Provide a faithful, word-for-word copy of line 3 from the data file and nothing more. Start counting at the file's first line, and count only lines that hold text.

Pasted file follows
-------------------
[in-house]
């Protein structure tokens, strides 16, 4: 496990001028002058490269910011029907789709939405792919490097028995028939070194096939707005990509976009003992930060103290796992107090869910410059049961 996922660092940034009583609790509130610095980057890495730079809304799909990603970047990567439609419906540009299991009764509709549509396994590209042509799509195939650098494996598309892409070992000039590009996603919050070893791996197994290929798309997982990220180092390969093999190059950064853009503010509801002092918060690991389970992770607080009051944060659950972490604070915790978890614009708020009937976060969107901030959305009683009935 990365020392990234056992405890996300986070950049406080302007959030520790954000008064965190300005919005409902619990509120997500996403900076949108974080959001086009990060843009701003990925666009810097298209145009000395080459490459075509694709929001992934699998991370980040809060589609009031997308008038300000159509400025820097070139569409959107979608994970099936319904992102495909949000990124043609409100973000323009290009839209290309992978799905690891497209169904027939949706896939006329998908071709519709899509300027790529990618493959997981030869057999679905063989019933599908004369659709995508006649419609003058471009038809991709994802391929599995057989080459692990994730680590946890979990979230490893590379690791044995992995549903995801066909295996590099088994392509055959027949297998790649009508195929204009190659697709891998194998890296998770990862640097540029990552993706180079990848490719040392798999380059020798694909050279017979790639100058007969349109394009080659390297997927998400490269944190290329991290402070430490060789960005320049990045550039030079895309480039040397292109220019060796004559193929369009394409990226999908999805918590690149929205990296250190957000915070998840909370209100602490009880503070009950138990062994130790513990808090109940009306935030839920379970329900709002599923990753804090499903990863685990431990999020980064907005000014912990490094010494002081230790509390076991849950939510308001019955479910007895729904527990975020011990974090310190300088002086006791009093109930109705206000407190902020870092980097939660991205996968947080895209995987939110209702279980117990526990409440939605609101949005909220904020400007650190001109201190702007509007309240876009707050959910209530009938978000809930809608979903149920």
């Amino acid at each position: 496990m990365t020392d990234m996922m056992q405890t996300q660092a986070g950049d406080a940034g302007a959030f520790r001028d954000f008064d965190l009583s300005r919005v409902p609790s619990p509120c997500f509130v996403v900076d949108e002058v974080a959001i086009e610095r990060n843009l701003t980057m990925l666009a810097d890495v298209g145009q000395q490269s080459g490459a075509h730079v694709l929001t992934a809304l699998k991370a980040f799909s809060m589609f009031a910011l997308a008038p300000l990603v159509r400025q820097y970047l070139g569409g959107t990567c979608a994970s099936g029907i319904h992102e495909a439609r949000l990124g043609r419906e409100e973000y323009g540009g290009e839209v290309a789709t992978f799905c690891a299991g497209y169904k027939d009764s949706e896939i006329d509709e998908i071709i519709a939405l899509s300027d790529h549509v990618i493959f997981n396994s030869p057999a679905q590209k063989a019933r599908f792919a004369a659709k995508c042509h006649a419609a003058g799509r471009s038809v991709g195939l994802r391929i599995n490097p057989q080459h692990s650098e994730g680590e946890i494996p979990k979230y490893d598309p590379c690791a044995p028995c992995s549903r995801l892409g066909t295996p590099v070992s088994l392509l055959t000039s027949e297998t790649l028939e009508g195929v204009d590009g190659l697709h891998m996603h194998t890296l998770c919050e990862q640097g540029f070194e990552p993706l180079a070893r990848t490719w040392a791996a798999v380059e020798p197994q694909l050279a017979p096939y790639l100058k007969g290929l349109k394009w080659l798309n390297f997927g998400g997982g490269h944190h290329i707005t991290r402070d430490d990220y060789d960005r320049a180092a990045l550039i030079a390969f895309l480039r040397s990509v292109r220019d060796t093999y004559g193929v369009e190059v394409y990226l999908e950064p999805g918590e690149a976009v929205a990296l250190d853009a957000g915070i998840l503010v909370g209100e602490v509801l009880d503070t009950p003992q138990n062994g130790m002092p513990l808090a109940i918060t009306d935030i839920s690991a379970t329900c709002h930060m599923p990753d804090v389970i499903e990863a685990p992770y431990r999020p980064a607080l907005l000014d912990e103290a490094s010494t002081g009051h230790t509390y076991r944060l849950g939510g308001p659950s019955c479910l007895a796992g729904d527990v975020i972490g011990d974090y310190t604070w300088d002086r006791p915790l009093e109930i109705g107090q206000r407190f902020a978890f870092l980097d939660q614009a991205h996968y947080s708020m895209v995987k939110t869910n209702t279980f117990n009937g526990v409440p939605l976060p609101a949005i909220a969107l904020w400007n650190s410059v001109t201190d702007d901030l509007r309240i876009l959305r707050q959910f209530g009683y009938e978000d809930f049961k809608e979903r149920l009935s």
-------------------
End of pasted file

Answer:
């Amino acid at each position: 496990m990365t020392d990234m996922m056992q405890t996300q660092a986070g950049d406080a940034g302007a959030f520790r001028d954000f008064d965190l009583s300005r919005v409902p609790s619990p509120c997500f509130v996403v900076d949108e002058v974080a959001i086009e610095r990060n843009l701003t980057m990925l666009a810097d890495v298209g145009q000395q490269s080459g490459a075509h730079v694709l929001t992934a809304l699998k991370a980040f799909s809060m589609f009031a910011l997308a008038p300000l990603v159509r400025q820097y970047l070139g569409g959107t990567c979608a994970s099936g029907i319904h992102e495909a439609r949000l990124g043609r419906e409100e973000y323009g540009g290009e839209v290309a789709t992978f799905c690891a299991g497209y169904k027939d009764s949706e896939i006329d509709e998908i071709i519709a939405l899509s300027d790529h549509v990618i493959f997981n396994s030869p057999a679905q590209k063989a019933r599908f792919a004369a659709k995508c042509h006649a419609a003058g799509r471009s038809v991709g195939l994802r391929i599995n490097p057989q080459h692990s650098e994730g680590e946890i494996p979990k979230y490893d598309p590379c690791a044995p028995c992995s549903r995801l892409g066909t295996p590099v070992s088994l392509l055959t000039s027949e297998t790649l028939e009508g195929v204009d590009g190659l697709h891998m996603h194998t890296l998770c919050e990862q640097g540029f070194e990552p993706l180079a070893r990848t490719w040392a791996a798999v380059e020798p197994q694909l050279a017979p096939y790639l100058k007969g290929l349109k394009w080659l798309n390297f997927g998400g997982g490269h944190h290329i707005t991290r402070d430490d990220y060789d960005r320049a180092a990045l550039i030079a390969f895309l480039r040397s990509v292109r220019d060796t093999y004559g193929v369009e190059v394409y990226l999908e950064p999805g918590e690149a976009v929205a990296l250190d853009a957000g915070i998840l503010v909370g209100e602490v509801l009880d503070t009950p003992q138990n062994g130790m002092p513990l808090a109940i918060t009306d935030i839920s690991a379970t329900c709002h930060m599923p990753d804090v389970i499903e990863a685990p992770y431990r999020p980064a607080l907005l000014d912990e103290a490094s010494t002081g009051h230790t509390y076991r944060l849950g939510g308001p659950s019955c479910l007895a796992g729904d527990v975020i972490g011990d974090y310190t604070w300088d002086r006791p915790l009093e109930i109705g107090q206000r407190f902020a978890f870092l980097d939660q614009a991205h996968y947080s708020m895209v995987k939110t869910n209702t279980f117990n009937g526990v409440p939605l976060p609101a949005i909220a969107l904020w400007n650190s410059v001109t201190d702007d901030l509007r309240i876009l959305r707050q959910f209530g009683y009938e978000d809930f049961k809608e979903r149920l009935s």